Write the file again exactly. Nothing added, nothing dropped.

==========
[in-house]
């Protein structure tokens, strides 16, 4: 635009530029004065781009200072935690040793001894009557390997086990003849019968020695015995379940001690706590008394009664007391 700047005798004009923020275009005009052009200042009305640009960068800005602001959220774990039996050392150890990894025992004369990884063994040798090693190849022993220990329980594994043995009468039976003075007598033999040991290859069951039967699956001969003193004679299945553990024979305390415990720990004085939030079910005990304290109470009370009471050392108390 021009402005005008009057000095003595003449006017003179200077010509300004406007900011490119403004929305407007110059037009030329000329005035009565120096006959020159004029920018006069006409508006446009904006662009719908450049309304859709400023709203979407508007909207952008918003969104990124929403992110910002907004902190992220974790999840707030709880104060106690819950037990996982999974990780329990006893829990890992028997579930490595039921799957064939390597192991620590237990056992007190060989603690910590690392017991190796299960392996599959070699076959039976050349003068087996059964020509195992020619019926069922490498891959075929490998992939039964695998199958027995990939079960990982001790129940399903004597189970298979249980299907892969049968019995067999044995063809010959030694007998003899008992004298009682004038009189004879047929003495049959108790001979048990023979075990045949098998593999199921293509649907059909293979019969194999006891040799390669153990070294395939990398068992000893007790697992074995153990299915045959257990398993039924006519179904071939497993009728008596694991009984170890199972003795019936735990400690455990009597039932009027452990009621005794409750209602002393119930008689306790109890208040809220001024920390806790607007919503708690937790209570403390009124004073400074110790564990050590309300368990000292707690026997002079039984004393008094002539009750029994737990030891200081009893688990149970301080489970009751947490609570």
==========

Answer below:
[in-house]
């Protein structure tokens, strides 16, 4: 635009530029004065781009200072935690040793001894009557390997086990003849019968020695015995379940001690706590008394009664007391 700047005798004009923020275009005009052009200042009305640009960068800005602001959220774990039996050392150890990894025992004369990884063994040798090693190849022993220990329980594994043995009468039976003075007598033999040991290859069951039967699956001969003193004679299945553990024979305390415990720990004085939030079910005990304290109470009370009471050392108390 021009402005005008009057000095003595003449006017003179200077010509300004406007900011490119403004929305407007110059037009030329000329005035009565120096006959020159004029920018006069006409508006446009904006662009719908450049309304859709400023709203979407508007909207952008918003969104990124929403992110910002907004902190992220974790999840707030709880104060106690819950037990996982999974990780329990006893829990890992028997579930490595039921799957064939390597192991620590237990056992007190060989603690910590690392017991190796299960392996599959070699076959039976050349003068087996059964020509195992020619019926069922490498891959075929490998992939039964695998199958027995990939079960990982001790129940399903004597189970298979249980299907892969049968019995067999044995063809010959030694007998003899008992004298009682004038009189004879047929003495049959108790001979048990023979075990045949098998593999199921293509649907059909293979019969194999006891040799390669153990070294395939990398068992000893007790697992074995153990299915045959257990398993039924006519179904071939497993009728008596694991009984170890199972003795019936735990400690455990009597039932009027452990009621005794409750209602002393119930008689306790109890208040809220001024920390806790607007919503708690937790209570403390009124004073400074110790564990050590309300368990000292707690026997002079039984004393008094002539009750029994737990030891200081009893688990149970301080489970009751947490609570």